Summary: The web is evolving. Fast. The default reaction is framework fatigue: “Another JS framework to learn? Ugh!” But there’s a hidden upside to the rapid evolution in front-end web dev, and it benefits your happiness, your mind, and your wallet.
This fast-paced evolution can be difficult for web developers. There’s a never-ending stream of new things to learn, and that gets overwhelming.
My experience In the last 2 years testifies to this: I’ve built web apps with plain old jQuery, then Knockout, then Durandal, then Angular. And with today’s announcement, I’ll probably write my next one with Aurelia. That’s 5 different libraries/frameworks in just 2 years! Web devleopment is a beautiful soup.
But this does lead to developer framework fatigue. On Hacker News today, for instance,
Having to learn new stuff all the time and trying to keep up is fatiguing and can be overwhelming.
But there’s another side of this to consider. Rapid evolution leads to better ideas, keeps your mind fresh and your job more interesting. It gives developers an opportunity to stand out with new skills and make more money.
Better ideas rise to the top
Make no mistake: web development has improved by leaps and bounds in the last decade. Rapid library and framework evolution are to thank.
(If a crotchety developer pining away about “the good ol’ days” tells you otherwise, he’s not telling the truth. Those old days were not good. They were littered with browser incompatibilities, unmaintainable apps, no concern for architecture or testing. It was truly the wild west of coding, and it sucked.)
This was like the Visual Basic era: put everything into a single file, maybe even a single giant function! We didn’t care about maintainability, testing, separation of concerns.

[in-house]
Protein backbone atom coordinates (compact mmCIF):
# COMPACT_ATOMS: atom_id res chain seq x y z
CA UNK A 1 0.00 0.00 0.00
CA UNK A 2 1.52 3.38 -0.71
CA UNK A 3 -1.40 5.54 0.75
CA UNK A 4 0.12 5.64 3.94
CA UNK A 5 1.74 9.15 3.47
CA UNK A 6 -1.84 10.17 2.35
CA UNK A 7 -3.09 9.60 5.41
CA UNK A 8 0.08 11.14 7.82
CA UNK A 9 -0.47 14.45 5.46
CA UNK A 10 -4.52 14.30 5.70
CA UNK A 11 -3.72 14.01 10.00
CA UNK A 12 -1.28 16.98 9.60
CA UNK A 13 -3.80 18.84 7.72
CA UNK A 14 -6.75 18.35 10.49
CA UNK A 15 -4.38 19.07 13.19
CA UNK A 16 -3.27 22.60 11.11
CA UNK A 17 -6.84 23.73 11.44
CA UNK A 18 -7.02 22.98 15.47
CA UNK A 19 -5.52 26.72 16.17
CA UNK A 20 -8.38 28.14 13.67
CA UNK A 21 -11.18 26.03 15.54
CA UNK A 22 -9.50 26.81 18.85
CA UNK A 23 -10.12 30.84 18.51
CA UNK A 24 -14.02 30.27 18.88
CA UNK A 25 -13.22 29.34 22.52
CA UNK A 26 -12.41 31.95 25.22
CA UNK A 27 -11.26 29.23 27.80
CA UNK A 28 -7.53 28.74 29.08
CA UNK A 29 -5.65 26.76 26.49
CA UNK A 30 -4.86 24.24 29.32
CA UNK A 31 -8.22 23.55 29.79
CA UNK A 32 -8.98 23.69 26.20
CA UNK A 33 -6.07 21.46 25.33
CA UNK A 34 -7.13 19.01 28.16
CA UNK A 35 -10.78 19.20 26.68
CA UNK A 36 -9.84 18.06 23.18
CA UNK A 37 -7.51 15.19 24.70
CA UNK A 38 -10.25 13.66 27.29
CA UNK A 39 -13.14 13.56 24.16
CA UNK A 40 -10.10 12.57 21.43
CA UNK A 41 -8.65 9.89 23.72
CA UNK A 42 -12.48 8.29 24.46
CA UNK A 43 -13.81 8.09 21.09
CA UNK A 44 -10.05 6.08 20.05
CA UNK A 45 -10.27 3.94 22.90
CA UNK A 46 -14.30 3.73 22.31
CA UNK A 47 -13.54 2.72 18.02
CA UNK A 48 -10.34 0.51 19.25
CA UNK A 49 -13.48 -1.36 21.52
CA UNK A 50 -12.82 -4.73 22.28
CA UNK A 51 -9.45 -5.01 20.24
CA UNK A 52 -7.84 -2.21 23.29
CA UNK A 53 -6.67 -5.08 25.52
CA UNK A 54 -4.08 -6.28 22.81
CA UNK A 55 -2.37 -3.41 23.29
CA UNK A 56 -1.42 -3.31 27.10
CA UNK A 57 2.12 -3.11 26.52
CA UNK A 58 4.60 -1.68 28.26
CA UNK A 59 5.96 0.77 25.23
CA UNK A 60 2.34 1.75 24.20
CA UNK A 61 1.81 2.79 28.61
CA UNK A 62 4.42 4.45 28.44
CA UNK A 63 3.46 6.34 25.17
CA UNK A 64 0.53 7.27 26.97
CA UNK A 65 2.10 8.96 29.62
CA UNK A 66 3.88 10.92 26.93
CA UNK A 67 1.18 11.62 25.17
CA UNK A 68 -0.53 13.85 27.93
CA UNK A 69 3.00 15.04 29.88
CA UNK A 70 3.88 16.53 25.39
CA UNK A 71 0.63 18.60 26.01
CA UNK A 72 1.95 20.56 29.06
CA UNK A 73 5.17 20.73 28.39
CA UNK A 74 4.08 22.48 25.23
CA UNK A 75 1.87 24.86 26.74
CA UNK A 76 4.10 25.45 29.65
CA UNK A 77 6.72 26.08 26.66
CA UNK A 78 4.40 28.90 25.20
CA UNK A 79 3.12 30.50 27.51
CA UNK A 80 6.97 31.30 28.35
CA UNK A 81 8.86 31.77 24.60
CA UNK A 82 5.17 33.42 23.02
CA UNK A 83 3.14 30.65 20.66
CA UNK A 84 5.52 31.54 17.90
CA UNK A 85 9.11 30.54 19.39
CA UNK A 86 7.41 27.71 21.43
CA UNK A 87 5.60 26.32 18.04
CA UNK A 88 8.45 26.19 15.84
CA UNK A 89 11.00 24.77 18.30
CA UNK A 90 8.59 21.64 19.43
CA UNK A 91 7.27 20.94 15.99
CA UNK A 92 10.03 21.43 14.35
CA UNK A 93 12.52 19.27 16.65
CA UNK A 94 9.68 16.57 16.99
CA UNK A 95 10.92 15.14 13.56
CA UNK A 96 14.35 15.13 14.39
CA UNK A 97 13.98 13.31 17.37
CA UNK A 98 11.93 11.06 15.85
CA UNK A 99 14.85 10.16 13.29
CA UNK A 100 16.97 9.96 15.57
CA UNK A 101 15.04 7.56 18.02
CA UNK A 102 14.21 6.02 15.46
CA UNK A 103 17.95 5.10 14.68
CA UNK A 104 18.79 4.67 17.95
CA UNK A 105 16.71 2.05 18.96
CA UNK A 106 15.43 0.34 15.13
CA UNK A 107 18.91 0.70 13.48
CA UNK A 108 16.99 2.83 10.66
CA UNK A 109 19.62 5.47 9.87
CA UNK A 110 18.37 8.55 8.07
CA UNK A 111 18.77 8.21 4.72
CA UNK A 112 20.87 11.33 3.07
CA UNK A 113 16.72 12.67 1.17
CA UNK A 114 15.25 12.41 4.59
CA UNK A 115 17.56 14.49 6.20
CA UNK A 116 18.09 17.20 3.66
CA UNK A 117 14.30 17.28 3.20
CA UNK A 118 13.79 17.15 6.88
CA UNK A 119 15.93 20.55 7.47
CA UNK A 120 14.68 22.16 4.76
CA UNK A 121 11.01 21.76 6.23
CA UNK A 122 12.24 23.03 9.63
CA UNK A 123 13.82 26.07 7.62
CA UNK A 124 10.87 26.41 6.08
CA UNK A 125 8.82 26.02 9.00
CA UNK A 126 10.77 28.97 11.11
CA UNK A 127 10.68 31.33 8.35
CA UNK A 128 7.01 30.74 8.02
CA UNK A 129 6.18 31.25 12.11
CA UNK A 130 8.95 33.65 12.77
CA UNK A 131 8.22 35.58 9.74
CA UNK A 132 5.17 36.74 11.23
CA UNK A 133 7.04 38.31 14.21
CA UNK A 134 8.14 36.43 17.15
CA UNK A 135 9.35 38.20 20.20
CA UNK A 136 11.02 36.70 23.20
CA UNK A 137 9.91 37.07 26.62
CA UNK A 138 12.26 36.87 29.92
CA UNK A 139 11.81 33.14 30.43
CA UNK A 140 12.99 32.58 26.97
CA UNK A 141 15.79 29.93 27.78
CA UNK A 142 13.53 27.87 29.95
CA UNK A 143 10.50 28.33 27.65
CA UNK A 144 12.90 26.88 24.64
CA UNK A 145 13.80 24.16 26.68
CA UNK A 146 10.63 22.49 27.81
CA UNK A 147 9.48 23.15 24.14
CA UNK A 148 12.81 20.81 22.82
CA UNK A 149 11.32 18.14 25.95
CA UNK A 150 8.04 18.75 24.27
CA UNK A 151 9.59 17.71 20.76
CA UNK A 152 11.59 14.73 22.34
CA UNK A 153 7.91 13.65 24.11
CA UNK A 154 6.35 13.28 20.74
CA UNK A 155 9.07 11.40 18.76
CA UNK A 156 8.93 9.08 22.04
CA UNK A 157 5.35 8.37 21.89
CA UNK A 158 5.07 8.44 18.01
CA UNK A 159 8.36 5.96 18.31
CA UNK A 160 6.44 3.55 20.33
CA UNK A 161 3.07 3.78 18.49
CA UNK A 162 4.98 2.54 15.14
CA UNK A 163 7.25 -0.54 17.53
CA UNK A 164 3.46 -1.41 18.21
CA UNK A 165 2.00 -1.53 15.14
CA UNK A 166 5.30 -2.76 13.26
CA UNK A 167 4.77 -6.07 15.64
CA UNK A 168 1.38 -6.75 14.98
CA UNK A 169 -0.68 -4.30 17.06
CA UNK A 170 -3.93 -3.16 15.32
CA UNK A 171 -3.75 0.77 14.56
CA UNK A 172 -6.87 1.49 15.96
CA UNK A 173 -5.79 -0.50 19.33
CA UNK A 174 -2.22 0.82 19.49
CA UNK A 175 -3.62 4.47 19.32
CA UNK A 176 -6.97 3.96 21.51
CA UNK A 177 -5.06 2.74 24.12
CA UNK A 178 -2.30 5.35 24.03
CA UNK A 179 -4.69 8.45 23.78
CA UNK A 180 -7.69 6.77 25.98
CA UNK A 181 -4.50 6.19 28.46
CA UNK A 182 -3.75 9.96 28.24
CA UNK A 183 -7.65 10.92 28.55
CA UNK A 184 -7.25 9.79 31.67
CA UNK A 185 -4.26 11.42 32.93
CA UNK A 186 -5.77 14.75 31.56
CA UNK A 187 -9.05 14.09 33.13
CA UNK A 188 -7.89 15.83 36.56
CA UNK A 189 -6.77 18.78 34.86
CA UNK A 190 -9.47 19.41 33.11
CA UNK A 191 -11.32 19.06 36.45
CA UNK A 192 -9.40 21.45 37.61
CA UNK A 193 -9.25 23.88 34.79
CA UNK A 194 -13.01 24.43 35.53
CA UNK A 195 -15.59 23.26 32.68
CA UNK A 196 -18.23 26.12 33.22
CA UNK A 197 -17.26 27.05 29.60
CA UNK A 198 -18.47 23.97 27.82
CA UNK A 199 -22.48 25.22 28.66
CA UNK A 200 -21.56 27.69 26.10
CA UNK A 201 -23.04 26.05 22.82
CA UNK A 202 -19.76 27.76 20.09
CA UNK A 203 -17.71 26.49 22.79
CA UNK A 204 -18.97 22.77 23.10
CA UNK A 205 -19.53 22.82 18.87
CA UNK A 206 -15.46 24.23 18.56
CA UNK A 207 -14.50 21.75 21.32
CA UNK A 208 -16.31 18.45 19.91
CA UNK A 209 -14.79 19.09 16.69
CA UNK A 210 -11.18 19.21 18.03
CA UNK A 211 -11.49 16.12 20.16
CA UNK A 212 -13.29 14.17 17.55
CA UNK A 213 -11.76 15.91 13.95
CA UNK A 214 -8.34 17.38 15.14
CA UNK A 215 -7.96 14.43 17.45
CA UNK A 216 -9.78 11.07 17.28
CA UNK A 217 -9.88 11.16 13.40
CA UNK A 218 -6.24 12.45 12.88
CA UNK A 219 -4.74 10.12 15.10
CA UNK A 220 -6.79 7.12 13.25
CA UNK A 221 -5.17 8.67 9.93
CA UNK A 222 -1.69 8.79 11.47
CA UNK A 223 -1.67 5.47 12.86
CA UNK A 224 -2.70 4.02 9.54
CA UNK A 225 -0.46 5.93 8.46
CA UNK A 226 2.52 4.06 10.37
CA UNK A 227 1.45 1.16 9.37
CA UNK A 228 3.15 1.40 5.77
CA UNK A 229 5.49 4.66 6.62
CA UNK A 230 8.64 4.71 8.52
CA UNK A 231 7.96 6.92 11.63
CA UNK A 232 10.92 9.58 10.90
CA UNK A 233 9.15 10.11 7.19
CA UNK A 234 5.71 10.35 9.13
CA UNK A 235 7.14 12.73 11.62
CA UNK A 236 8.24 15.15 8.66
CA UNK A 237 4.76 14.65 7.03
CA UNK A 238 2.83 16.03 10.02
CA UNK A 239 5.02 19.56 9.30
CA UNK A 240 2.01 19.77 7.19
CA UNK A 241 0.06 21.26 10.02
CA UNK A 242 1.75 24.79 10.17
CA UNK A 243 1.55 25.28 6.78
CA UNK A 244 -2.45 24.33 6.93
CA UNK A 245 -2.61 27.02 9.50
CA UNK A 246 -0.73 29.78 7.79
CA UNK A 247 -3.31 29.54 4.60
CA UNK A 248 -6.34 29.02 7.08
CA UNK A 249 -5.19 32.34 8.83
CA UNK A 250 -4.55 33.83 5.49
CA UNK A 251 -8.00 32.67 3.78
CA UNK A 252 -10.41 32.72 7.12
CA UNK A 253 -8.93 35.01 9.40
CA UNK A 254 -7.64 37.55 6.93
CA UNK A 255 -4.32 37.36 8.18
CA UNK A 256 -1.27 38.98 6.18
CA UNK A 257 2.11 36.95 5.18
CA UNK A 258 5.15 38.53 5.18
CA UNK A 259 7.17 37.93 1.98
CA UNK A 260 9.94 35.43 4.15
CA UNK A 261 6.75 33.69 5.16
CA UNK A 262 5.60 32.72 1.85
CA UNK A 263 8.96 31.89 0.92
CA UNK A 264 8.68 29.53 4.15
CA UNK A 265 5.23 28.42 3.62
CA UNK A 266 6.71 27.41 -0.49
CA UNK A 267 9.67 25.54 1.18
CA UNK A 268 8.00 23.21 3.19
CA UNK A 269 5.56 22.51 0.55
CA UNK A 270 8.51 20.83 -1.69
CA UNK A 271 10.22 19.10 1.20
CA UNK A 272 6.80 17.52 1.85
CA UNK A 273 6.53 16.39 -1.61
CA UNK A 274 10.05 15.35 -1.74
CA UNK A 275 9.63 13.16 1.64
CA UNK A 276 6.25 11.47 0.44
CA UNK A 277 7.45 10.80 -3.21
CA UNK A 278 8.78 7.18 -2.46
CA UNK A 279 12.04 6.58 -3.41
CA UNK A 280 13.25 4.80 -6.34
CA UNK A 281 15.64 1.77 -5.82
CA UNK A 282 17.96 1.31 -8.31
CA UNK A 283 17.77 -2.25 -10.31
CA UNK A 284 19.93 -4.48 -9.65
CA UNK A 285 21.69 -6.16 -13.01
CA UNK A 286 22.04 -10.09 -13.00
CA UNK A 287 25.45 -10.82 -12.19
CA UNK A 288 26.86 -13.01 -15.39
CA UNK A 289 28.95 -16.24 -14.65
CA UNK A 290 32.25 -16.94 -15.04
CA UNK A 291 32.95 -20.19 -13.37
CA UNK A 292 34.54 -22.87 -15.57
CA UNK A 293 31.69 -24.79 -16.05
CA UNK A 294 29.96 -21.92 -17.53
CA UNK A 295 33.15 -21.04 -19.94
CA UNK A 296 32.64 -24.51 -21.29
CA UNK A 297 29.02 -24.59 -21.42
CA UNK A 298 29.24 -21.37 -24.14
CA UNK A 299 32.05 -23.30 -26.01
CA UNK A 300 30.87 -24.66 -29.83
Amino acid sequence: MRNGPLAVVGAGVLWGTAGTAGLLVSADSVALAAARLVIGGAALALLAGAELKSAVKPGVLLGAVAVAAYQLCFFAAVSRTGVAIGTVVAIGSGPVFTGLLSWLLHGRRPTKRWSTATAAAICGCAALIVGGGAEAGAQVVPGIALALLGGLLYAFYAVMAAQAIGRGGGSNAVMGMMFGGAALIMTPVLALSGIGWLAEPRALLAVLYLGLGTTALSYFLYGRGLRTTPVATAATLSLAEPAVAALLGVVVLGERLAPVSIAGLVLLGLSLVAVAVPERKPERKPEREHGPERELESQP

Back in the bad ol’ days, web apps themselves generally sucked, too, as a reflection of the code underneath. Great web apps like Gmail, DropBox, Evernote, Pandora…these didn’t exist because building web apps was hard. (Pandora existed…but as a plugin-based Flash app back then!)
Since then, things have vastly improved. How?
Instead of a spaghetti mess of $(“#someVal”).parent().adjacent(“<div>”+ someVar + “</div>”), we’re doing nice and clean logic on variables. Through the magic of data-binding, those variables will be displayed in the UI automatically. The code is modular: simple HTML pages data-bind to controllers containing logic. Controllers wire up to services to load data from the server. The code is arranged in modules with single responsibility, well-defined application architecture, easy to test, easy to modify and extend. This results in better web apps with fewer bugs.
I actually like the fact that I must keep learning.
But at the same time, I like learning. It keeps my mind fresh. It keeps my job interesting. I like building things, and learning new and better ways to build things is intellectually stimulating.
Consider the alternative. In a space with slow evolution, such as mainframes, there’d be practically no moving technology forward; we’d be doing the same thing for decades, over and over again. See something that sucks about your dev stack? Too bad, you can’t change it.
As a developer and entrepreneur, I want to be doing new things, interesting things, moving the software craft forward. It is a little ego-stoking to think that moving software forward actually moves technology and civilization forward, even if in a small way.
I don’t believe there’s a world in which my skills go stagnant and I still enjoy building technology. It would get old, I would grow tired of my work, become demotivated. My job would become only a means to pay the bills.
I don’t want that career. I like a career that remains fresh, regularly infused with new knowledge. That new knowledge can then be used outside of the professional realm to build your own projects of value to you, personally. (I’ve done this with Chavah, MessianicChords, and EtzMitzvot.)
“Look ma, I’m worth a lot of money”
Knowledge is power. The more I consume, the more powerful (and valuable) I become. Therefore, I am actually grateful to be in a career that requires knowledge growth.
Rapid evolution demands me to acquire more knowledge to remain relevant. I’d be hard-pressed to find work if I was still building web apps like it was 1998, or worse, building desktop apps like it was 1995. (Goodbye, CListViewCtrl. No tears.)
By continually learning, not only am I intellectually stimulated, I grow in professional value. Corporations pay a lot of money to the niche few who keep their skills relevant. They stand in awe and fork over the dollars by the truckload for the magical wizards who pound on the keyboard and produce revenue-generating, business-critical apps.
So yeah, Yet Another JS Framework was announced today. And I’m OK with that.